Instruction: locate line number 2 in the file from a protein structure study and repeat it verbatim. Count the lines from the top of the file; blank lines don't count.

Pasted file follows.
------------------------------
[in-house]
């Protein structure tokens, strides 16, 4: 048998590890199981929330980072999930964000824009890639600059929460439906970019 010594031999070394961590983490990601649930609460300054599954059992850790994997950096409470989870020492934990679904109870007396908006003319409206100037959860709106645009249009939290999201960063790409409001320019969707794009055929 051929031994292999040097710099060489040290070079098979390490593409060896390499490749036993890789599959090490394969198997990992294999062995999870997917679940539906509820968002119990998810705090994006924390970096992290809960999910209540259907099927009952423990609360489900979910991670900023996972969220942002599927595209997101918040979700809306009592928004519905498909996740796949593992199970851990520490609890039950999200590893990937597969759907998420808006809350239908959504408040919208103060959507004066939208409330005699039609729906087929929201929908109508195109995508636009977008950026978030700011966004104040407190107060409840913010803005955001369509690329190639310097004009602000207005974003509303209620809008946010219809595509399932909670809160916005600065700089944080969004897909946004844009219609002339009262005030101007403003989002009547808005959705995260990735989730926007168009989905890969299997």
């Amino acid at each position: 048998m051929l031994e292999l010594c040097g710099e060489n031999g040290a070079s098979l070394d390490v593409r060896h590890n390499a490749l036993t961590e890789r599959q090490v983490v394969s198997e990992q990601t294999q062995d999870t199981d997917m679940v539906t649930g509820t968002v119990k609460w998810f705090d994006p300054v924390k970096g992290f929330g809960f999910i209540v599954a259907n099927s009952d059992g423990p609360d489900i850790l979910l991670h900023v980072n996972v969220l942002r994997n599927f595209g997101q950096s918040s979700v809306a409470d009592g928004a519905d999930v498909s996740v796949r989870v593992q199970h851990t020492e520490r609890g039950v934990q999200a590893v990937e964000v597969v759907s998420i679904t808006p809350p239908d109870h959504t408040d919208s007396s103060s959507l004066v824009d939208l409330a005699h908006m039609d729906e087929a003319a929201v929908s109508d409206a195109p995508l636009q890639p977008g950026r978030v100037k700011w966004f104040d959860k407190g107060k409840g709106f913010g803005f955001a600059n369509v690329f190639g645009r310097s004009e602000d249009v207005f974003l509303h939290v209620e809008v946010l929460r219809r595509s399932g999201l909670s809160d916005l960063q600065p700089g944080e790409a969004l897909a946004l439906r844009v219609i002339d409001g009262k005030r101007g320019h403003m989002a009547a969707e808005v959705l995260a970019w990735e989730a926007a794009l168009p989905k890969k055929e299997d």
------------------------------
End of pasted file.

């Protein structure tokens, strides 16, 4: 048998590890199981929330980072999930964000824009890639600059929460439906970019 010594031999070394961590983490990601649930609460300054599954059992850790994997950096409470989870020492934990679904109870007396908006003319409206100037959860709106645009249009939290999201960063790409409001320019969707794009055929 051929031994292999040097710099060489040290070079098979390490593409060896390499490749036993890789599959090490394969198997990992294999062995999870997917679940539906509820968002119990998810705090994006924390970096992290809960999910209540259907099927009952423990609360489900979910991670900023996972969220942002599927595209997101918040979700809306009592928004519905498909996740796949593992199970851990520490609890039950999200590893990937597969759907998420808006809350239908959504408040919208103060959507004066939208409330005699039609729906087929929201929908109508195109995508636009977008950026978030700011966004104040407190107060409840913010803005955001369509690329190639310097004009602000207005974003509303209620809008946010219809595509399932909670809160916005600065700089944080969004897909946004844009219609002339009262005030101007403003989002009547808005959705995260990735989730926007168009989905890969299997």